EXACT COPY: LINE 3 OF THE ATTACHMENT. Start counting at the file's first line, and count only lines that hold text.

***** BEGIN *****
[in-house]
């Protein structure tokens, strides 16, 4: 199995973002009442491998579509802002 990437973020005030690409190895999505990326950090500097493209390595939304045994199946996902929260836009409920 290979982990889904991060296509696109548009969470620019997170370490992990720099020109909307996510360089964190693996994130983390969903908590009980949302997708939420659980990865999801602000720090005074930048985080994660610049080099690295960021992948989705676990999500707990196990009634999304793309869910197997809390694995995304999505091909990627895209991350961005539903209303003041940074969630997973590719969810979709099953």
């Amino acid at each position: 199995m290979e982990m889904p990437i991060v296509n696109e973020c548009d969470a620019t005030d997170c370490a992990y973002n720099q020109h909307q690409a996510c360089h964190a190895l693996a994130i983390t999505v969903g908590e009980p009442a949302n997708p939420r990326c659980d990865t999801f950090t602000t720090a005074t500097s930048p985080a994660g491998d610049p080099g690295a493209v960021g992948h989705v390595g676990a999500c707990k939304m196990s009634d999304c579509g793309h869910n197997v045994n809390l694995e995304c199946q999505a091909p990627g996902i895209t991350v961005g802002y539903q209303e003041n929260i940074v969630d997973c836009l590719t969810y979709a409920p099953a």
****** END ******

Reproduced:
């Amino acid at each position: 199995m290979e982990m889904p990437i991060v296509n696109e973020c548009d969470a620019t005030d997170c370490a992990y973002n720099q020109h909307q690409a996510c360089h964190a190895l693996a994130i983390t999505v969903g908590e009980p009442a949302n997708p939420r990326c659980d990865t999801f950090t602000t720090a005074t500097s930048p985080a994660g491998d610049p080099g690295a493209v960021g992948h989705v390595g676990a999500c707990k939304m196990s009634d999304c579509g793309h869910n197997v045994n809390l694995e995304c199946q999505a091909p990627g996902i895209t991350v961005g802002y539903q209303e003041n929260i940074v969630d997973c836009l590719t969810y979709a409920p099953a």